Ugeskr Læger 2007;169(21):2009-2012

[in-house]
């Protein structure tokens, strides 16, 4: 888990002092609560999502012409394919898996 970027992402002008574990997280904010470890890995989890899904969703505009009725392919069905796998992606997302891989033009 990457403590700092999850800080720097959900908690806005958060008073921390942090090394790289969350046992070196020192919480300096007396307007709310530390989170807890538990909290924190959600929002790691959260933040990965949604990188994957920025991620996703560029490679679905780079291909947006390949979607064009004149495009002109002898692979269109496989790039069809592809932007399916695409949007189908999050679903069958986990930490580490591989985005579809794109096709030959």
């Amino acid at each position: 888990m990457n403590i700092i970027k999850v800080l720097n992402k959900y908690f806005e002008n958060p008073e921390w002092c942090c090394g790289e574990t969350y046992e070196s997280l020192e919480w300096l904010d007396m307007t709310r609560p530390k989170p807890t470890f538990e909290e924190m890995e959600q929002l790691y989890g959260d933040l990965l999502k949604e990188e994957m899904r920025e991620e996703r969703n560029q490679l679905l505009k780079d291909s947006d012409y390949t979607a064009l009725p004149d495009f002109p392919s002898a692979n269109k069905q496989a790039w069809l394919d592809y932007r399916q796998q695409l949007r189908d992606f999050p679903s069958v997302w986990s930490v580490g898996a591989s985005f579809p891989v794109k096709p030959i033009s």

Summary Centralization on fewer surgeons - an example from gastric surgery Ugeskr Læger 2007;169(21):2009-2012 Introduction: Previous studies have shown an association between surgical volume and a decreased mortality rate for departments as a whole as well as for individual surgeons. The background for this study was to investigate whether it would be beneficial to centralize gastric surgery, not only in fewer departments but also in fewer hands in the department. Materials and methods: The study was based on the patient records of the 93 patients operated between 1 January 2000 and 1 September 2005. The surgeons were divided into two groups based on whether they had performed more than 15 or less than 5 operations during the period. Results: Of the 93 operations, 3 surgeons performed 80 and 7 surgeons performed the remaining 13 operations. The mortality was significantly increased in patients operated by surgeons with a low operation volume, p = 0.0004. The 12 acute operations were performed as often by a surgeon with low operation volume as by a surgeon with high operation volume. Again, mortality increased when the operation was performed by a surgeon with low operation volume, p = 0.015. Conclusion: The results argue for a centralization of gastric resections on a few surgeons and for an organisation of acute surgery so that these procedures are performed by only a few experienced surgeons.